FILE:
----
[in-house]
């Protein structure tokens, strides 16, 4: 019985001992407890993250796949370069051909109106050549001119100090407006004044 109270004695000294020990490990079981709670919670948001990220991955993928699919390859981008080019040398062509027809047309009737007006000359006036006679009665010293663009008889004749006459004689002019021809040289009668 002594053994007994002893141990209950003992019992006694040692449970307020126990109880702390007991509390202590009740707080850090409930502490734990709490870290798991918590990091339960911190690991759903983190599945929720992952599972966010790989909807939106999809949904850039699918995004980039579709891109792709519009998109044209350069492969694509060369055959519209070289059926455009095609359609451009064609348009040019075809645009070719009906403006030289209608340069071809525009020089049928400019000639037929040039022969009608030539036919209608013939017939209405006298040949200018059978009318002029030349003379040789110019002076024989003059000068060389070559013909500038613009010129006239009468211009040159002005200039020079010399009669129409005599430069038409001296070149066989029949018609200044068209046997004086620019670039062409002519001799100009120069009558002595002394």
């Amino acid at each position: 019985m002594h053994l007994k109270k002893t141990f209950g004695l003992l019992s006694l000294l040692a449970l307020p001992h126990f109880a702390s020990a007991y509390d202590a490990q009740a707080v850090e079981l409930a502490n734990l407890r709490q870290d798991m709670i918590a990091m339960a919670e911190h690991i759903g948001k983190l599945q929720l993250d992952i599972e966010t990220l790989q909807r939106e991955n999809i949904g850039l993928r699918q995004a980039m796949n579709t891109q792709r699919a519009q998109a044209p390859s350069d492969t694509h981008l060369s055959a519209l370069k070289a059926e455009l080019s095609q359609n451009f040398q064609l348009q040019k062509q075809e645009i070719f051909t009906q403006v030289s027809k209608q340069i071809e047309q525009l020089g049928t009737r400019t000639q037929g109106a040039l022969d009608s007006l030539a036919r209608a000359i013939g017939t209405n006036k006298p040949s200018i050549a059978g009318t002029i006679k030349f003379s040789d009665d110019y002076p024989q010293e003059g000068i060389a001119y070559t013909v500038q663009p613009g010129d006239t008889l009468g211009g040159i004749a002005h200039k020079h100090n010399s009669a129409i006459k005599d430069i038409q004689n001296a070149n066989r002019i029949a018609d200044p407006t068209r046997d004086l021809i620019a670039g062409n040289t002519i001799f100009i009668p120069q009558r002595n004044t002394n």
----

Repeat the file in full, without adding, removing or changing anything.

[in-house]
């Protein structure tokens, strides 16, 4: 019985001992407890993250796949370069051909109106050549001119100090407006004044 109270004695000294020990490990079981709670919670948001990220991955993928699919390859981008080019040398062509027809047309009737007006000359006036006679009665010293663009008889004749006459004689002019021809040289009668 002594053994007994002893141990209950003992019992006694040692449970307020126990109880702390007991509390202590009740707080850090409930502490734990709490870290798991918590990091339960911190690991759903983190599945929720992952599972966010790989909807939106999809949904850039699918995004980039579709891109792709519009998109044209350069492969694509060369055959519209070289059926455009095609359609451009064609348009040019075809645009070719009906403006030289209608340069071809525009020089049928400019000639037929040039022969009608030539036919209608013939017939209405006298040949200018059978009318002029030349003379040789110019002076024989003059000068060389070559013909500038613009010129006239009468211009040159002005200039020079010399009669129409005599430069038409001296070149066989029949018609200044068209046997004086620019670039062409002519001799100009120069009558002595002394």
């Amino acid at each position: 019985m002594h053994l007994k109270k002893t141990f209950g004695l003992l019992s006694l000294l040692a449970l307020p001992h126990f109880a702390s020990a007991y509390d202590a490990q009740a707080v850090e079981l409930a502490n734990l407890r709490q870290d798991m709670i918590a990091m339960a919670e911190h690991i759903g948001k983190l599945q929720l993250d992952i599972e966010t990220l790989q909807r939106e991955n999809i949904g850039l993928r699918q995004a980039m796949n579709t891109q792709r699919a519009q998109a044209p390859s350069d492969t694509h981008l060369s055959a519209l370069k070289a059926e455009l080019s095609q359609n451009f040398q064609l348009q040019k062509q075809e645009i070719f051909t009906q403006v030289s027809k209608q340069i071809e047309q525009l020089g049928t009737r400019t000639q037929g109106a040039l022969d009608s007006l030539a036919r209608a000359i013939g017939t209405n006036k006298p040949s200018i050549a059978g009318t002029i006679k030349f003379s040789d009665d110019y002076p024989q010293e003059g000068i060389a001119y070559t013909v500038q663009p613009g010129d006239t008889l009468g211009g040159i004749a002005h200039k020079h100090n010399s009669a129409i006459k005599d430069i038409q004689n001296a070149n066989r002019i029949a018609d200044p407006t068209r046997d004086l021809i620019a670039g062409n040289t002519i001799f100009i009668p120069q009558r002595n004044t002394n």